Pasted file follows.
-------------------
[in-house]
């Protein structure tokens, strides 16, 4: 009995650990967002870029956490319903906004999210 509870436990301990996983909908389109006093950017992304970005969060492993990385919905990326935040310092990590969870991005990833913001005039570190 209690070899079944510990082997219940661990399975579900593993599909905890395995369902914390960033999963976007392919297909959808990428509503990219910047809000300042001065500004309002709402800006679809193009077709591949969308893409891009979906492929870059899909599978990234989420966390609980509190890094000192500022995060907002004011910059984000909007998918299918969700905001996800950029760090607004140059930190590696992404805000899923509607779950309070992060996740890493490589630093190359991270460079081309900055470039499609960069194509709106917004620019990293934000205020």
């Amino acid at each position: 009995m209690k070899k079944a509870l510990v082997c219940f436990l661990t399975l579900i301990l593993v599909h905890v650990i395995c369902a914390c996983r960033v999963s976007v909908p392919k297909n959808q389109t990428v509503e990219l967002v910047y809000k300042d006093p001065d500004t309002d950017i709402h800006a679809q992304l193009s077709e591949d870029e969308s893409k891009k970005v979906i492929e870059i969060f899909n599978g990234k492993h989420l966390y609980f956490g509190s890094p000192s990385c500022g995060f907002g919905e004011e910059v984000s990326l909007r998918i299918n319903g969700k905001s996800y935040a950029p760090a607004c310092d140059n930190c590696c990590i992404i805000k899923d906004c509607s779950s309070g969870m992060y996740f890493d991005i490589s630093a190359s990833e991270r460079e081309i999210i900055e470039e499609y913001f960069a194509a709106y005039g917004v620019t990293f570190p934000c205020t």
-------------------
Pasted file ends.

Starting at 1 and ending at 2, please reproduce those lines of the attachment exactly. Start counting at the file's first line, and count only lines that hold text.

[in-house]
């Protein structure tokens, strides 16, 4: 009995650990967002870029956490319903906004999210 509870436990301990996983909908389109006093950017992304970005969060492993990385919905990326935040310092990590969870991005990833913001005039570190 209690070899079944510990082997219940661990399975579900593993599909905890395995369902914390960033999963976007392919297909959808990428509503990219910047809000300042001065500004309002709402800006679809193009077709591949969308893409891009979906492929870059899909599978990234989420966390609980509190890094000192500022995060907002004011910059984000909007998918299918969700905001996800950029760090607004140059930190590696992404805000899923509607779950309070992060996740890493490589630093190359991270460079081309900055470039499609960069194509709106917004620019990293934000205020």